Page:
From the perspective of a faculty member steeped in teaching and perhaps actively engaged in research, this should suffice.

But a student – especially a first-year student – may be mystified, especially in the era of artificial intelligence (AI). Even before generative AI landed in our inboxes and search engines last winter, many students were confused by faculty members’ seeming obsession with citation. All too often, students interpreted training in citation styles as evidence that faculty cared about formatting and punctuation in citation rather than the basic principle of conveying to a reader (or viewer or listener) that you, the author (presenter or reader) have drawn upon another person or entity’s ideas or creative work and providing sufficient detail to identify and review this source.

With the arrival of AI, even experienced college students are genuinely puzzled by the widely varied AIAI expectations they encounter not only across different courses taught by different faculty but also across assignments and exams in the same course.

“Hello Professor,” a student wrote in a recent email communication about academic integrity. “In my writing class this semester we learned about how AI can be a helpful tool when writing such as to help outline your thoughts… I take academic integrity very seriously, and I was not aware this use of AI” was prohibited in your course.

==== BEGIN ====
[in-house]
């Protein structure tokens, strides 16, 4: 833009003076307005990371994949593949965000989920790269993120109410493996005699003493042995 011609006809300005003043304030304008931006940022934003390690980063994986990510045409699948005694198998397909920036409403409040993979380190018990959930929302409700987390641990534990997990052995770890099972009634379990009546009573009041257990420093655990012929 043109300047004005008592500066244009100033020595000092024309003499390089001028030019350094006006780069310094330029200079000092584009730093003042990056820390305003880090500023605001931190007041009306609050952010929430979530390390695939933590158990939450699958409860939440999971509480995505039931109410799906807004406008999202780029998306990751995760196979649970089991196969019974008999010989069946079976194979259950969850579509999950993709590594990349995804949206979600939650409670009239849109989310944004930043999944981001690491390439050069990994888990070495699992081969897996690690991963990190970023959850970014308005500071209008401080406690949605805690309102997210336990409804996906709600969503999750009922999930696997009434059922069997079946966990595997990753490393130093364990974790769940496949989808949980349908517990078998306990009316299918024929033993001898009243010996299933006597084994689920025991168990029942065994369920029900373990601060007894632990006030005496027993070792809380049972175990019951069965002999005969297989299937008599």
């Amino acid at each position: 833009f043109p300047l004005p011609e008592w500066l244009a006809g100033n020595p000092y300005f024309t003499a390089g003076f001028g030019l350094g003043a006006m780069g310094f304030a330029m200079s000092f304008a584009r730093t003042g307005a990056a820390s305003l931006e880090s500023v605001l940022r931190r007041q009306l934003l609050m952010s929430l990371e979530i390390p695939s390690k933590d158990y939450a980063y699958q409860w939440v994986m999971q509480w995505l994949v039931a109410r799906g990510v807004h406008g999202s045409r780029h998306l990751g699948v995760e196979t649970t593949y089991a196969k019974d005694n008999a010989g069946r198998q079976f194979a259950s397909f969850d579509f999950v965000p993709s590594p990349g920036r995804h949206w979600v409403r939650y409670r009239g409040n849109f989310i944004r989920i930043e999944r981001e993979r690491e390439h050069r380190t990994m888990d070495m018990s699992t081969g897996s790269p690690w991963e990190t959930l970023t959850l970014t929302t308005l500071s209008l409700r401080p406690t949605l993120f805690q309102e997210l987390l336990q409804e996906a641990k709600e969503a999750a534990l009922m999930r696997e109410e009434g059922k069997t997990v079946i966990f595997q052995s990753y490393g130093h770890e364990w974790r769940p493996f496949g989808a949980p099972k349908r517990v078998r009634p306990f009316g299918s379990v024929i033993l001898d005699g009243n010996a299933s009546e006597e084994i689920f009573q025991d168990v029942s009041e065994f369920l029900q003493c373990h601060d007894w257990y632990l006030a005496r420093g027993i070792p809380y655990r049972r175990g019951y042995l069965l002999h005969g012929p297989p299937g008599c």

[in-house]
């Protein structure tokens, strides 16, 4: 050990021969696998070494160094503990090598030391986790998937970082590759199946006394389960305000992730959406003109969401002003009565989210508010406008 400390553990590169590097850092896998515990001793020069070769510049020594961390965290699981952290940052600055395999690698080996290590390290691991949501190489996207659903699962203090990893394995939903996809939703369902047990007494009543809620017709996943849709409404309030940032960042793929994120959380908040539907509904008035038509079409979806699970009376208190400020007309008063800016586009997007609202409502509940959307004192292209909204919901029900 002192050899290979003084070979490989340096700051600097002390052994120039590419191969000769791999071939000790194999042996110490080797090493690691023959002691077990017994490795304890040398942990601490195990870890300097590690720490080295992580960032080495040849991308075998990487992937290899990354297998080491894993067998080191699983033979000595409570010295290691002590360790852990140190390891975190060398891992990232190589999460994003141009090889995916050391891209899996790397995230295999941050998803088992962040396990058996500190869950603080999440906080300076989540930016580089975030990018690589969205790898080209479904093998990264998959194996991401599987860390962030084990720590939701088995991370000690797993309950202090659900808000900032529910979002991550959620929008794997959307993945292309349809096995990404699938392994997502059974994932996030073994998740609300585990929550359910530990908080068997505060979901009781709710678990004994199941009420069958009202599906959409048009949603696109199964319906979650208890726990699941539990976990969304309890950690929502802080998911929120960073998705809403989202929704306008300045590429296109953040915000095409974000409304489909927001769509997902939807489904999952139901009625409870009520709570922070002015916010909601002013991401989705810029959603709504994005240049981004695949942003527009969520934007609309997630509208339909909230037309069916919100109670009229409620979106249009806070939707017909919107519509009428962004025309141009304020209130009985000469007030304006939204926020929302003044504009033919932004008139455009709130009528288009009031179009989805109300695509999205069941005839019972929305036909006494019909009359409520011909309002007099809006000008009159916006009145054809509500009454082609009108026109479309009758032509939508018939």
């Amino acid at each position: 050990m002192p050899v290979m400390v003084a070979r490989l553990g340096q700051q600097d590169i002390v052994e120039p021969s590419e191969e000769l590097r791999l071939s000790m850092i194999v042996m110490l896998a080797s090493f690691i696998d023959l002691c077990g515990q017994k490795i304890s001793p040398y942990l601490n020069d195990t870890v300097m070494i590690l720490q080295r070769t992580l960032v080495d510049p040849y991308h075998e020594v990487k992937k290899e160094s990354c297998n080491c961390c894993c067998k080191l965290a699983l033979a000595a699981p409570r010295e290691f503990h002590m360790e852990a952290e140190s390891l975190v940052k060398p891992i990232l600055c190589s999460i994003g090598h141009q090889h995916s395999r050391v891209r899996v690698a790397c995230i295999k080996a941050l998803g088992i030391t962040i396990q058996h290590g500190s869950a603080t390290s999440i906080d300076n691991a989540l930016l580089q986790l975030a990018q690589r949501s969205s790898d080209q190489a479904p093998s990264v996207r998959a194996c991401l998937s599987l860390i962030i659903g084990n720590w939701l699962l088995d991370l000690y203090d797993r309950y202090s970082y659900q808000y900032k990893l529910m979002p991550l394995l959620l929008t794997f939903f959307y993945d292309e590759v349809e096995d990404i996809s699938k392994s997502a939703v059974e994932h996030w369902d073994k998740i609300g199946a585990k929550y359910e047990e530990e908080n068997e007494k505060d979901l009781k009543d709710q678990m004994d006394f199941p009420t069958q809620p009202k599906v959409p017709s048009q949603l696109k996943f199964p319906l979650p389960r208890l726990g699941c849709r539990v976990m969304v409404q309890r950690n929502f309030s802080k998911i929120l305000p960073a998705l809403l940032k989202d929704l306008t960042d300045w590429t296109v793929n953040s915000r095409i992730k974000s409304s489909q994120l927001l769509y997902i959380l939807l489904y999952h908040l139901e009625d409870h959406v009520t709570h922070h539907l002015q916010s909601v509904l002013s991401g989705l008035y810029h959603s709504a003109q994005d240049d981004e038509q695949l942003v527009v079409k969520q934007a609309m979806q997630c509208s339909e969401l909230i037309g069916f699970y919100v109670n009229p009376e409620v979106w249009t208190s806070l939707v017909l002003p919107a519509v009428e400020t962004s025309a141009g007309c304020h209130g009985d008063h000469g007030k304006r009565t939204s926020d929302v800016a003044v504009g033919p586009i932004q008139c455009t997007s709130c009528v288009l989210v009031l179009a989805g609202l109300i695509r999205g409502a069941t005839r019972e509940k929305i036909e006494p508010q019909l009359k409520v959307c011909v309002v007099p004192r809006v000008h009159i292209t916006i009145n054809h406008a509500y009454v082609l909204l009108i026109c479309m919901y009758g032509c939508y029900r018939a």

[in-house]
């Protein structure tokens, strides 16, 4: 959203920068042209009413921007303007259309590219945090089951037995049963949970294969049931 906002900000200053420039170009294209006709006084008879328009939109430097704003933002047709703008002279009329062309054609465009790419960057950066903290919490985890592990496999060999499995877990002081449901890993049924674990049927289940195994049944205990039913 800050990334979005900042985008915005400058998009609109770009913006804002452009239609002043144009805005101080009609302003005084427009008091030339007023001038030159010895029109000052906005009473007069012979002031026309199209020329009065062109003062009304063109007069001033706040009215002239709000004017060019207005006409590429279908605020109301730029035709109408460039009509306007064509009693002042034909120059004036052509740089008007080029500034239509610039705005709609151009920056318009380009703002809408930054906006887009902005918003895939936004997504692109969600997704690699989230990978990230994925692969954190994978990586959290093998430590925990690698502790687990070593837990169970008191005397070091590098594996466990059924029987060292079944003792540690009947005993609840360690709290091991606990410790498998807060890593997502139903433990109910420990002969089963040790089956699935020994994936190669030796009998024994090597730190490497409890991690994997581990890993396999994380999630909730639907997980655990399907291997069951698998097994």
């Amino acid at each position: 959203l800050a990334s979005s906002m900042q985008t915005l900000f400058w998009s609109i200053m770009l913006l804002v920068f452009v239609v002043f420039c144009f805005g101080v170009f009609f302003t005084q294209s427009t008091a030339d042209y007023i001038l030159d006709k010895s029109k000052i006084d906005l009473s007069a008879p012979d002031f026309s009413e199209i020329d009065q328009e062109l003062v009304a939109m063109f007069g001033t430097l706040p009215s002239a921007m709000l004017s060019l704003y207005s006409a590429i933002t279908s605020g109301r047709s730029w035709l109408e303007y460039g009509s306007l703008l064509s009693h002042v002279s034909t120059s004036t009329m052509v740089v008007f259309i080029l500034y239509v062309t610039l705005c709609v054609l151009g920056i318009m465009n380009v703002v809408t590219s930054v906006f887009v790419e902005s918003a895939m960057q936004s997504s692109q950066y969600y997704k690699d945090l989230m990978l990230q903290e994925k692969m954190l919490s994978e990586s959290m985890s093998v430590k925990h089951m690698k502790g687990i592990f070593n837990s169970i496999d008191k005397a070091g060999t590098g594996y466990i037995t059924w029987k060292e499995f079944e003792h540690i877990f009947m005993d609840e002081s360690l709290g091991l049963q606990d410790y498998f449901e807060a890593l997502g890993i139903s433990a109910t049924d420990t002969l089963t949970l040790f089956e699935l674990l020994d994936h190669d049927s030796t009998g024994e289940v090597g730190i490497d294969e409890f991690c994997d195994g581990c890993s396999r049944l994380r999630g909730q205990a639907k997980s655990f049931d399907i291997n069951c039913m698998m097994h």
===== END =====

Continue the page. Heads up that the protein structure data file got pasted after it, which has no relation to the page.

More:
“I’ve used Grammarly for years,” another student told me. “Suddenly, GrammarlyGO [a generative AI tool] showed up inside my Grammarly account. It kind of ambushed me.”  

This puzzlement isn’t surprising. It’s all but impossible these days to open a browser without encountering an AI product on offer or one that’s already built in. So it should not come as any surprise that ICAI members and institutions are grappling with how to respond.

More or better enforcement is not a promising approach. As Turnitin acknowledges on its website: “Our AI writing detection model may not always be accurate (it may misidentify both human and AI-generated text) so it should not be used as the sole basis for adverse actions against a student. It takes further scrutiny and human judgment in conjunction with an organization's application of its specific academic policies to determine whether any academic misconduct has occurred.”